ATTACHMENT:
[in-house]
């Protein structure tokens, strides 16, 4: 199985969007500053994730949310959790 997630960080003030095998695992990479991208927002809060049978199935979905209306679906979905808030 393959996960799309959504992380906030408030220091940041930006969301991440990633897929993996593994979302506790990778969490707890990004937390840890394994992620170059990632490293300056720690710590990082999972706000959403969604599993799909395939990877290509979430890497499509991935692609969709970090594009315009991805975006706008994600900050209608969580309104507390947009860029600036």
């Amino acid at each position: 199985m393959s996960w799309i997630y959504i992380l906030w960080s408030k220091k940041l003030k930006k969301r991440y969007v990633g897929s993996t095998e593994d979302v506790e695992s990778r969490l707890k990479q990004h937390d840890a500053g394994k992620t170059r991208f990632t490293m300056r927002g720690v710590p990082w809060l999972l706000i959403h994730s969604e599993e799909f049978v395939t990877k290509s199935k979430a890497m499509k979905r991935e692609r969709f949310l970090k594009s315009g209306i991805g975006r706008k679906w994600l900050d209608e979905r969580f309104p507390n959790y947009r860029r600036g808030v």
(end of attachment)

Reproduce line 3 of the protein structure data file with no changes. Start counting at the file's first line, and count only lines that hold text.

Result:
């Amino acid at each position: 199985m393959s996960w799309i997630y959504i992380l906030w960080s408030k220091k940041l003030k930006k969301r991440y969007v990633g897929s993996t095998e593994d979302v506790e695992s990778r969490l707890k990479q990004h937390d840890a500053g394994k992620t170059r991208f990632t490293m300056r927002g720690v710590p990082w809060l999972l706000i959403h994730s969604e599993e799909f049978v395939t990877k290509s199935k979430a890497m499509k979905r991935e692609r969709f949310l970090k594009s315009g209306i991805g975006r706008k679906w994600l900050d209608e979905r969580f309104p507390n959790y947009r860029r600036g808030v």